State mandates have required insurance companies to provide coverage for autism-related child health care services; however, it has not been determined if insurance mandates have improved the supply of child health care providers. We investigate the effect of state insurance mandates on the supply of child psychiatrists, pediatricians, and board-certified behavioral analysts (BCBAs).
We used data from the National Conference of State Legislatures and Health Resources and Services Administration's Area Health Resource Files to examine child psychiatrists, pediatricians, and BCBAs in all 50 states from 2003 to 2017. Fixed-effects regression models compared change in workforce density before versus one year after mandate implementation and the effect of mandate generosity across 44 US states implementing mandates between 2003 and 2017.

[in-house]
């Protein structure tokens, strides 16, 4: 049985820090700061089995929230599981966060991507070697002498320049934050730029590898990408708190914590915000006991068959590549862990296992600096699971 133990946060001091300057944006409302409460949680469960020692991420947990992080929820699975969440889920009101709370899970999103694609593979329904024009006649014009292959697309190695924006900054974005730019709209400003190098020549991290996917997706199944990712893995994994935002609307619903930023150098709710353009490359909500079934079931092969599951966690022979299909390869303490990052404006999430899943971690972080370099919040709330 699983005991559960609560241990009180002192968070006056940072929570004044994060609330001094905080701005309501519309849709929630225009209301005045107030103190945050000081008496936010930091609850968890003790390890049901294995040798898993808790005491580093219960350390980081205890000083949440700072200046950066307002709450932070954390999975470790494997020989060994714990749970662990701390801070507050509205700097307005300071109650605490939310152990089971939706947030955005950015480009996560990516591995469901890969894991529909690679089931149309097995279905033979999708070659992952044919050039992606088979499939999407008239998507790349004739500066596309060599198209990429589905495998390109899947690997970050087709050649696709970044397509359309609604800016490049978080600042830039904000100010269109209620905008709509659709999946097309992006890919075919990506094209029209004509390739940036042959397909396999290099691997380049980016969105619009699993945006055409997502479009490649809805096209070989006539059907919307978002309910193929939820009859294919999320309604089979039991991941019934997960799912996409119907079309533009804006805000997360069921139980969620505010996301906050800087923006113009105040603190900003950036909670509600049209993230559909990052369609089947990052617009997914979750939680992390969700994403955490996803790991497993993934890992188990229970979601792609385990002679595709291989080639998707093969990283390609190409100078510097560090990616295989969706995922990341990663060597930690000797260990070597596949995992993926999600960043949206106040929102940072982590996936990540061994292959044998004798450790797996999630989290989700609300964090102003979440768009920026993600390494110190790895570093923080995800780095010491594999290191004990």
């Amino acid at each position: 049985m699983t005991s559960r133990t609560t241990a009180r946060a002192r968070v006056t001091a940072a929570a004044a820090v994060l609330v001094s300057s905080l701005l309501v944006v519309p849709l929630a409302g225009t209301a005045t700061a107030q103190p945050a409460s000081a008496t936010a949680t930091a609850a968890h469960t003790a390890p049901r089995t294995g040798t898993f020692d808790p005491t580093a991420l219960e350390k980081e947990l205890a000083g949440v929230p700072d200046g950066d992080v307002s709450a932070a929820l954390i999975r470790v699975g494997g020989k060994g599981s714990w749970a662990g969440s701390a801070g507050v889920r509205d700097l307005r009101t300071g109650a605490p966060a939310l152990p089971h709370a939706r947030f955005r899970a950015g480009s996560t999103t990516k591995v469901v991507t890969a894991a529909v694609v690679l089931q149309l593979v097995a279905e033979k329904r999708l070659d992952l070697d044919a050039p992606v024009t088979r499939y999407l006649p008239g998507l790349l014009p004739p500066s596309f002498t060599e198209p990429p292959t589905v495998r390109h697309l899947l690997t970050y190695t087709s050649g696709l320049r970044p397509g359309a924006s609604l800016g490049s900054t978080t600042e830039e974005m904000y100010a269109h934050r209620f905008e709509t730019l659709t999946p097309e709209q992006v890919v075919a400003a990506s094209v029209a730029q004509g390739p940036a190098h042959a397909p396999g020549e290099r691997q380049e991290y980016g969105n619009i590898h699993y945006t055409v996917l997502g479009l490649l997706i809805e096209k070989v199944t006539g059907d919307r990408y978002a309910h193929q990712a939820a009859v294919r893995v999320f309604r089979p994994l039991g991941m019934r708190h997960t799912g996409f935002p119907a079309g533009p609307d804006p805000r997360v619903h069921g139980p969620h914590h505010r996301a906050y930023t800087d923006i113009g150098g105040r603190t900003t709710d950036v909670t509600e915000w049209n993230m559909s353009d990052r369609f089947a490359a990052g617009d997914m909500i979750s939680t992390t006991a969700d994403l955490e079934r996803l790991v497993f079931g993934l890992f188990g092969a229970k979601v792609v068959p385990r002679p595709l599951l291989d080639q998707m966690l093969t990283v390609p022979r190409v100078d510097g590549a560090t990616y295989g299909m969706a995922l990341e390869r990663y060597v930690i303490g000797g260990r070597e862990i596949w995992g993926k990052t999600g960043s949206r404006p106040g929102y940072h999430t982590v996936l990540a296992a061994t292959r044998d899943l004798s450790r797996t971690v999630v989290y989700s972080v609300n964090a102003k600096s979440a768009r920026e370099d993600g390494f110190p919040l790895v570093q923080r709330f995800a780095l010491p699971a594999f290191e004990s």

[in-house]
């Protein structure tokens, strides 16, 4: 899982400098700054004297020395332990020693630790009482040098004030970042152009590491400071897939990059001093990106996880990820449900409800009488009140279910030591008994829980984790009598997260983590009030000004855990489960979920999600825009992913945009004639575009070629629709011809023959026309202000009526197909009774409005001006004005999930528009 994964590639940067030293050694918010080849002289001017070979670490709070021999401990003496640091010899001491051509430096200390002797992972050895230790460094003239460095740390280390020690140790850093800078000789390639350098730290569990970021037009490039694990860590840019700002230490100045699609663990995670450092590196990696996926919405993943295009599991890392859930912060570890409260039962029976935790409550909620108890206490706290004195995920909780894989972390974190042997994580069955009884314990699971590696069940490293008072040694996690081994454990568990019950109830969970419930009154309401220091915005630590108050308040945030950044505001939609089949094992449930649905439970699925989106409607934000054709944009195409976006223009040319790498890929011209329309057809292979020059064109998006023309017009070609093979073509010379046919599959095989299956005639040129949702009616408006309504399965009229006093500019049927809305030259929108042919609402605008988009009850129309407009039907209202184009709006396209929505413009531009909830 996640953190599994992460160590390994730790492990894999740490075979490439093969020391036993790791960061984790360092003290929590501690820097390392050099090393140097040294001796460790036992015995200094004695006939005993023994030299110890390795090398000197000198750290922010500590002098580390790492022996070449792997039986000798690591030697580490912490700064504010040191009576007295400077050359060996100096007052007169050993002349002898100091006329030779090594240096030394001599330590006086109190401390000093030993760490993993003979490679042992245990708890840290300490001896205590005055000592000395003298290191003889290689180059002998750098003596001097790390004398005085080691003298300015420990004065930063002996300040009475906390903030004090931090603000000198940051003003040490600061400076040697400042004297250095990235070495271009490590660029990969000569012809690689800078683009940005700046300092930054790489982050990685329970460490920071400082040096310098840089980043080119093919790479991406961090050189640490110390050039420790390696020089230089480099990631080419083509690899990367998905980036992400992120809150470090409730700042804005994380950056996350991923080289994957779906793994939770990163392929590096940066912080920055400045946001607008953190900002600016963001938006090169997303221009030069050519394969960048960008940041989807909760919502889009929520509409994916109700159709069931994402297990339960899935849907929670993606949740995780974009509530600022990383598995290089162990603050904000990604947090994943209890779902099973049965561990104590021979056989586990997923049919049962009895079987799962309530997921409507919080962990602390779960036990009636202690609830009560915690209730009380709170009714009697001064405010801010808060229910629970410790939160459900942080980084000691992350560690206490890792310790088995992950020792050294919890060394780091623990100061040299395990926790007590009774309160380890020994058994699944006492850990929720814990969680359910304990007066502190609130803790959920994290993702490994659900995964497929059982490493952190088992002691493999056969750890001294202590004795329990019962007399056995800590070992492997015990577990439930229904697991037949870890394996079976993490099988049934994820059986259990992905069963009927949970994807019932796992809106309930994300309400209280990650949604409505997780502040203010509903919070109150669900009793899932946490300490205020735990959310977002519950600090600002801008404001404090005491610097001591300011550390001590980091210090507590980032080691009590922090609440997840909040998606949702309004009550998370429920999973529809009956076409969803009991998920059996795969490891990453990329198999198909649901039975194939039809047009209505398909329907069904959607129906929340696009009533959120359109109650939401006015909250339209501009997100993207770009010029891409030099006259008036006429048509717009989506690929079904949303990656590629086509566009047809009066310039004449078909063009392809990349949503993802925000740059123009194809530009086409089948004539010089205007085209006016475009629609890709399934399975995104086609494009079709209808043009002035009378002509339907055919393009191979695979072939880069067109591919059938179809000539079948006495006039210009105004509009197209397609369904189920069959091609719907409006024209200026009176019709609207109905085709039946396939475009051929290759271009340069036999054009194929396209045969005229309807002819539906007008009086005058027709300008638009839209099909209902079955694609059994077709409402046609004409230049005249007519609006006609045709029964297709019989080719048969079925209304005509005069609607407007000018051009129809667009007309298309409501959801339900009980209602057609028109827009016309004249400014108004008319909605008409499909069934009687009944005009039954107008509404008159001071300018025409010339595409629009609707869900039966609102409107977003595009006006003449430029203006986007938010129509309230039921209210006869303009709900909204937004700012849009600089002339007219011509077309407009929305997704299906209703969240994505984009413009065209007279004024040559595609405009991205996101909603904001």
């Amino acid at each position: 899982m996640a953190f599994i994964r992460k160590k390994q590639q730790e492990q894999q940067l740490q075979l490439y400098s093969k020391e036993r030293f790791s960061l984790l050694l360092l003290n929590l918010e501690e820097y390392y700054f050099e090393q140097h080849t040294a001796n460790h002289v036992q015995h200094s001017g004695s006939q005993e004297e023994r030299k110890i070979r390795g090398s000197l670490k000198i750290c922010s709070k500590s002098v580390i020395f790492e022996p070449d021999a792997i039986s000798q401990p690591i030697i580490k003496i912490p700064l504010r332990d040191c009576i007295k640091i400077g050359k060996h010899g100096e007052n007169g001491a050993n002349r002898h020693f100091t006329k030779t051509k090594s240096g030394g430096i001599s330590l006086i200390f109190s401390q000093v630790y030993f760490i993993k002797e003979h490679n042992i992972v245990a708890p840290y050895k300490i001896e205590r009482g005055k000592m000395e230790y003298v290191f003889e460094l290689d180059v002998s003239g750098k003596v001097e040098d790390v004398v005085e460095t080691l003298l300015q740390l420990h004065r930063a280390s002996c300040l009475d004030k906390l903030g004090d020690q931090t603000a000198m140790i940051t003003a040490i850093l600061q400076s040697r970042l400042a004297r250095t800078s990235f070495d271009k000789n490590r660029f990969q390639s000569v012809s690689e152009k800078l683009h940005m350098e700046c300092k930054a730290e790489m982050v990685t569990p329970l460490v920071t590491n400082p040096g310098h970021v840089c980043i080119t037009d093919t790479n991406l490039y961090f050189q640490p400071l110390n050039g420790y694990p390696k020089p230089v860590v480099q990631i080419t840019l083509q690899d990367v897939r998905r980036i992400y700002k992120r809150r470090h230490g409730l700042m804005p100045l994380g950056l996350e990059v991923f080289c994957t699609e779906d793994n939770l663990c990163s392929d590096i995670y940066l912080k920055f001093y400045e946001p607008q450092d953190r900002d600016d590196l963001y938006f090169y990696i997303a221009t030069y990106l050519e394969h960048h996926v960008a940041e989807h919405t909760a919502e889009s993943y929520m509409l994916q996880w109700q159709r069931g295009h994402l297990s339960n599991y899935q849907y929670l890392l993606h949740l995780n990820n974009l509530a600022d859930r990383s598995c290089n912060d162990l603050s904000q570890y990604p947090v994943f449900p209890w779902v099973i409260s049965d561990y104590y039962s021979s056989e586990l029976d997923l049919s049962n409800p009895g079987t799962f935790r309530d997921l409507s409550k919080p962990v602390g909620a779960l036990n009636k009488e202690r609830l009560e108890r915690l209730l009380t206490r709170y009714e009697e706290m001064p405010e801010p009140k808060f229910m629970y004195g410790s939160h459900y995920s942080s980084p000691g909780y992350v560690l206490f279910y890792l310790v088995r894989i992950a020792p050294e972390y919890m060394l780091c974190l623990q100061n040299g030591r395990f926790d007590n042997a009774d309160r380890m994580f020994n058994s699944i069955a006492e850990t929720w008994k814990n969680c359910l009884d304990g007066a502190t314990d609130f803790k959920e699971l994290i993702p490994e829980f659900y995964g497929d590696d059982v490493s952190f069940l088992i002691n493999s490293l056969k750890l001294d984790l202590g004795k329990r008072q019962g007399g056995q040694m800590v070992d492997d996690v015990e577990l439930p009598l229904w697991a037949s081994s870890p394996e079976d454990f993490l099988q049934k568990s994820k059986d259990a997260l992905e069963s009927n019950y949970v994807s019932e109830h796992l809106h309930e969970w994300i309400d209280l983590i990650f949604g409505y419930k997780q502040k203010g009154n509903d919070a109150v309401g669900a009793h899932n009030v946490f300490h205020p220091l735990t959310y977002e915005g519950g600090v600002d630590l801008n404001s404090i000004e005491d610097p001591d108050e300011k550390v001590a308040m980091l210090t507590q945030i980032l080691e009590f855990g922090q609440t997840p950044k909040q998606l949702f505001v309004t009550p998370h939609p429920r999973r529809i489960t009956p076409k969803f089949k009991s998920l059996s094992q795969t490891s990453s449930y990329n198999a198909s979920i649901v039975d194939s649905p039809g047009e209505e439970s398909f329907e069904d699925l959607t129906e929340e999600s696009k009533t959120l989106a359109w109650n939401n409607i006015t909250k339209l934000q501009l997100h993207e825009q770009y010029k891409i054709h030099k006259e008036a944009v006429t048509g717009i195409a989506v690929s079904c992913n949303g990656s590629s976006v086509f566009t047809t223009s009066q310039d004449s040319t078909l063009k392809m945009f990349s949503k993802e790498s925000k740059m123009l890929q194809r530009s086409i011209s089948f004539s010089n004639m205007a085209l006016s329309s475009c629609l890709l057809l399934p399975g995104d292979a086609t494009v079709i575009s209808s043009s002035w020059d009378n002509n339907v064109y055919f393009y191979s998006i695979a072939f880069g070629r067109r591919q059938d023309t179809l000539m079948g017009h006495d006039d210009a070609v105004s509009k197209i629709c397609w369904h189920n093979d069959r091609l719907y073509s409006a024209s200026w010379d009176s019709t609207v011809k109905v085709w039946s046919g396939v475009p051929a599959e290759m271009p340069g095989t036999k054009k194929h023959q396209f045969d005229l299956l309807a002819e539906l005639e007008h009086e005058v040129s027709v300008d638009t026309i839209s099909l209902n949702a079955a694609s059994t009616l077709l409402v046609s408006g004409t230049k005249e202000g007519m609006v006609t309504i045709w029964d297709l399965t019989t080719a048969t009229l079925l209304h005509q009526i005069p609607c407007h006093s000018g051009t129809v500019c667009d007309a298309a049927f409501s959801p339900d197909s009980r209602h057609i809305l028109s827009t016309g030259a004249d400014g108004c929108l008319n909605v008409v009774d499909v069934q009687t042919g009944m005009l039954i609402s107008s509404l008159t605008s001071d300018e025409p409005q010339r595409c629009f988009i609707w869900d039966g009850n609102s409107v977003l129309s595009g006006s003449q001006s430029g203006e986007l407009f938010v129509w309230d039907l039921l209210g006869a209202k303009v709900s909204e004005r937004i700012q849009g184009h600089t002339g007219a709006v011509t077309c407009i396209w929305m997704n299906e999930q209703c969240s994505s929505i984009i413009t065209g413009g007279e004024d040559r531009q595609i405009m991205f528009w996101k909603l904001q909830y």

From 2003 to 2017, child psychiatrists increased from 7.40 to 10.03 per 100 000 children, pediatricians from 62.35 to 68.86, and BCBAs from 1.34 to 29.88. Mandate introduction was associated with an additional increase of 0.77 BCBAs per 100 000 children (95% confidence interval [CI]: 0.18 to 1.42) one year after mandate enactment. Mandate introduction was also associated with a more modest increase among child psychiatrists (95% CI: 0.10 to 0.91) and was not associated with the prevalence of pediatricians (95% CI: -0.76 to 1.13). We also found evidence that more generous mandate benefits were associated with larger effects on workforce supply.
State insurance mandates were associated with an ∼16% increase in BCBAs from 2003 to 2017, but the association with child psychiatrists was smaller and nonsignificant among pediatricians. In these findings, it is suggested that policies are needed that specifically address workforce constraints in the provision of services for children with autism spectrum disorder.